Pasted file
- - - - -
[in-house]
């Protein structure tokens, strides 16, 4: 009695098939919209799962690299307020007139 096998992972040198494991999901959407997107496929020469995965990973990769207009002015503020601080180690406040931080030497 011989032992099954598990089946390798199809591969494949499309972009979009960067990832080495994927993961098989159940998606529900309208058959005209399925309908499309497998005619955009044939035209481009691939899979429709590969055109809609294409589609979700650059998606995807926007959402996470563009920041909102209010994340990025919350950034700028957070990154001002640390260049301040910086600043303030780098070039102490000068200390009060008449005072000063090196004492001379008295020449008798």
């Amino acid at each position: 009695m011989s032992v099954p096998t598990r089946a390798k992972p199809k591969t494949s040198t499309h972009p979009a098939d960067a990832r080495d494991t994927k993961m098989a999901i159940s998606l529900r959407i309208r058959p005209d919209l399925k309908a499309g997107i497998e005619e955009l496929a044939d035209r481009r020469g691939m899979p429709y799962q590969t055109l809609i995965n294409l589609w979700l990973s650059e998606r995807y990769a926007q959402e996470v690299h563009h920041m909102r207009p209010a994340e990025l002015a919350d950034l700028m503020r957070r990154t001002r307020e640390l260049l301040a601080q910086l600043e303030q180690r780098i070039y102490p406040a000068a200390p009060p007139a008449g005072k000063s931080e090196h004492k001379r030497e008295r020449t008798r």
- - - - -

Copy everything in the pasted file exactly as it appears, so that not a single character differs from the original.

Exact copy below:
[in-house]
């Protein structure tokens, strides 16, 4: 009695098939919209799962690299307020007139 096998992972040198494991999901959407997107496929020469995965990973990769207009002015503020601080180690406040931080030497 011989032992099954598990089946390798199809591969494949499309972009979009960067990832080495994927993961098989159940998606529900309208058959005209399925309908499309497998005619955009044939035209481009691939899979429709590969055109809609294409589609979700650059998606995807926007959402996470563009920041909102209010994340990025919350950034700028957070990154001002640390260049301040910086600043303030780098070039102490000068200390009060008449005072000063090196004492001379008295020449008798």
């Amino acid at each position: 009695m011989s032992v099954p096998t598990r089946a390798k992972p199809k591969t494949s040198t499309h972009p979009a098939d960067a990832r080495d494991t994927k993961m098989a999901i159940s998606l529900r959407i309208r058959p005209d919209l399925k309908a499309g997107i497998e005619e955009l496929a044939d035209r481009r020469g691939m899979p429709y799962q590969t055109l809609i995965n294409l589609w979700l990973s650059e998606r995807y990769a926007q959402e996470v690299h563009h920041m909102r207009p209010a994340e990025l002015a919350d950034l700028m503020r957070r990154t001002r307020e640390l260049l301040a601080q910086l600043e303030q180690r780098i070039y102490p406040a000068a200390p009060p007139a008449g005072k000063s931080e090196h004492k001379r030497e008295r020449t008798r």